“We are all Keynesians now”

So said an unidentified economist to Business Week in 1960. So said Milton Friedman in 1965 when J. M. Keynes made it to the cover of Time. And Richard Nixon in 1971, when he shocked the nation and the economy with a “New Economic Policy.”

In 1968, the squatters of the Quartier Latin called out “We are all German Jews” in solidarity with Daniel Cohn-Bendit who had been denied re-entry into France. Forty years later, we are all Joe the Plumber.

The form “we are all” repeats. From the economists it sounds like a declaration of identity armistice erasing difference. From the politicos it sounds a battle cry, since “we are all” assumes the exclusion in 1968 of the French establishment and in 2008 of the Democratic Party.

Economists play identity wars, but they prefer to do it privately, with reference to water salinity – freshwater vs saltwater. To assume a Keynesian identity in public has stood for compromise or pragmatism. To assume a Keynesian identity does not beg emotion. It is oddly grey and safe.

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5 thoughts on ““We are all Keynesians now”

  1. Do you mean that if historians of economics are attacked by others, we might all say at some point “we are all historians of economics”.

    Hmmm.

  2. Well, Arnold … at least in France, when you say “I am a Historian of Economics”, that’s a hell of a statement, given that many others in the profession would rather call themselves “Historians of Economic Thought” !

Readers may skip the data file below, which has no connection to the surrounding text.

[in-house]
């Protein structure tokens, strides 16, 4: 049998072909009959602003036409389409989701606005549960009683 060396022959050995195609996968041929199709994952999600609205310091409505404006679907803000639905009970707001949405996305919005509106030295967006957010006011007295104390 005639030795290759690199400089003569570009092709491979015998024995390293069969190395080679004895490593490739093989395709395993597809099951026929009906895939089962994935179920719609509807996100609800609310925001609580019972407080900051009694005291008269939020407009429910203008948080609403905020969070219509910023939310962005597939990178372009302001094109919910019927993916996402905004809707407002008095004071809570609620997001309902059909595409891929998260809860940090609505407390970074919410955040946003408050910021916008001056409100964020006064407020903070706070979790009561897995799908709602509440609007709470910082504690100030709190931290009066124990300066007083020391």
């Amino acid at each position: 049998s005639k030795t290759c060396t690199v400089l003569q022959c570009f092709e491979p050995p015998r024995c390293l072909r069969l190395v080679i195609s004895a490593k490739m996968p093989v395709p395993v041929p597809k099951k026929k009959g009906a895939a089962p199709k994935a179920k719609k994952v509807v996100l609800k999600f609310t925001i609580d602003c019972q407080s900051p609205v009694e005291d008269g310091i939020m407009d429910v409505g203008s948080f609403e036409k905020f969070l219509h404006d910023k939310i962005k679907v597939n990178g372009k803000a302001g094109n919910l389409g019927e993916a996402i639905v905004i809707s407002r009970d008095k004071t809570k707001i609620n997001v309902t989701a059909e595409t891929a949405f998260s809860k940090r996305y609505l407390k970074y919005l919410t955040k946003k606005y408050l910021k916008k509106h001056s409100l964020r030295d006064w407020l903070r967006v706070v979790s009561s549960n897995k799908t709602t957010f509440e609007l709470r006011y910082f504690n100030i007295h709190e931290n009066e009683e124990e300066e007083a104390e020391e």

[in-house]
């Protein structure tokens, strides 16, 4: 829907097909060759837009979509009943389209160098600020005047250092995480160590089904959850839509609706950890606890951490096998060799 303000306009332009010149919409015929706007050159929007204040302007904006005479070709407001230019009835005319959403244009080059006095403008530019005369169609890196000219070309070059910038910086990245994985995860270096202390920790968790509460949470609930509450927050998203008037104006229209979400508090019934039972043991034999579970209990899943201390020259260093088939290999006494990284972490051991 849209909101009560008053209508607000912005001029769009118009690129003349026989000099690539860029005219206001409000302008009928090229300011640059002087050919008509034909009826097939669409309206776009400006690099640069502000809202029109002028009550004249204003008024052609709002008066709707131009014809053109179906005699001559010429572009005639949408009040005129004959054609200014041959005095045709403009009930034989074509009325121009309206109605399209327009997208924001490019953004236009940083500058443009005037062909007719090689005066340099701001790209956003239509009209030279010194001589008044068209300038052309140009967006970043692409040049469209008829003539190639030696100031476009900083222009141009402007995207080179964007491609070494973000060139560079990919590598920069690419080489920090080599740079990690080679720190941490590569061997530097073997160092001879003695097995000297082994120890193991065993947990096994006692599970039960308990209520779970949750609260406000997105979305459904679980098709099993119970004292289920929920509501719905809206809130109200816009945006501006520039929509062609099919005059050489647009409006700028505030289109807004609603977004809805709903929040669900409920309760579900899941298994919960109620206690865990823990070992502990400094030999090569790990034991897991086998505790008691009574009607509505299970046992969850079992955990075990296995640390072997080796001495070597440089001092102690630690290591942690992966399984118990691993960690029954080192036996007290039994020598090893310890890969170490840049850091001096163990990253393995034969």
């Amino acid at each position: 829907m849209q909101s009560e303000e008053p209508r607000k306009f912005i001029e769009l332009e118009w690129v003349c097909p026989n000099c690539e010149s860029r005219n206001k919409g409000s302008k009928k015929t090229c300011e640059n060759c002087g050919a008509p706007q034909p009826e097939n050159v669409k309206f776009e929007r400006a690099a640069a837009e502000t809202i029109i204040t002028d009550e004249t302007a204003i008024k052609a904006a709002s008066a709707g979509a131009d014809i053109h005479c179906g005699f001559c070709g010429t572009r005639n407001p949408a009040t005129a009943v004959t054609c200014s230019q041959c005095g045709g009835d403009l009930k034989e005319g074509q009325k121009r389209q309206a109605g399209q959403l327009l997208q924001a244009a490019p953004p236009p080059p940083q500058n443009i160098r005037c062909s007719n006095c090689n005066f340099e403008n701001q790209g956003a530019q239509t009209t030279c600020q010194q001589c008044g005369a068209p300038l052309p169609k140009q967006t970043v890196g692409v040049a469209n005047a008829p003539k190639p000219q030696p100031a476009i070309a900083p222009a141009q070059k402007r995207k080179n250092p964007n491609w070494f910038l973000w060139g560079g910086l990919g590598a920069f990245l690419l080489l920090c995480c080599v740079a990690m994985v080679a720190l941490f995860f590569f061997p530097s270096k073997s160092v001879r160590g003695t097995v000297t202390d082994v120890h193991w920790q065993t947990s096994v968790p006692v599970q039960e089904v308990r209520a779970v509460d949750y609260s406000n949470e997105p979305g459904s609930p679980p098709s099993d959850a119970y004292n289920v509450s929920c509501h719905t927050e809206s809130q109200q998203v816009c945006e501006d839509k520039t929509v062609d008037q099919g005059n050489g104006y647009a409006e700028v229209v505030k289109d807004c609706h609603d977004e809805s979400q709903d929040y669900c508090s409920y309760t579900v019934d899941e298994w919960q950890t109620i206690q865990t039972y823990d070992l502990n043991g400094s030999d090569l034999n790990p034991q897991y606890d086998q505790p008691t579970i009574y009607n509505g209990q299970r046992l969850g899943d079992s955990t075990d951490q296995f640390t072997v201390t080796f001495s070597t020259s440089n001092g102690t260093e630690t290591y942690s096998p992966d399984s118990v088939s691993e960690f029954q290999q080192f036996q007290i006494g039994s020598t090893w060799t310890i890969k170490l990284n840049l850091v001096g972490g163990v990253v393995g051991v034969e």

3. I missed the point where the McCain ad was relevant?
    Is it because ‘I’m Joe the Plumber’?

    I wouldn’t agree that being a ‘Keynesian’ is a grey and safe option, at least not in the UK where that identity has waxed and waned in popularity since the 60’s…
    There was a long period where ‘Keynesian’ was a big no-no in UK politics and policy making, and even as the early 90’s recession ended, being a Keynesian was frowned upon – as I understand it – and it is only with the current turmoil that it has again become fashionable to be Keynesian – and thus safe.

  4. Bem,

    I am no UK native although I lived there for a few years. My feeling is that Keynes was never dangerous in the UK – overlooking differences between the so called true progeny and the Keynesian bastards. So so safe that Skidelsky whose only achievement is being Keynes’s biographer, is a Tory Lord.

    I don’t say he was/is always popular, but past 1960 Keynes has not made blood boil.

  5. Tiago,

    I think there was a very strong anti-Keynesian camp in the administration, particularly during the Thatcher years, where the mood turned very monetarist and the Keynesian Planners found themselves out of a job. As the eighties rolled around a reformed type of Keynesianism started to form academically, but in the administration the advice and advisors were solidly neo-classical / monetarist, and you would be hard pressed to find support for a Keynesian economist in those days.
    Even during the 90’s, despite the 1992 recession, it was only with Labour (in 1997) and their public investment programme that some Keynesian talk was heard, but up until a few weeks ago the UK Treasury’s official policy stance has been that fiscal policy should act as a support to the monetary targets and policy laid down by the Bank of England. (and that’s saying a lot!). Now being a Keynesian may be all very interesting as people dredge up the memory of 1929.

    That Skidelsky became a Tory lord may be more of an indication of his own achievements, and Keynes’ success during WWII, than it has with his economic ideas being carried through to the 1970’s onward. Or it may just be good old fashioned fair play.

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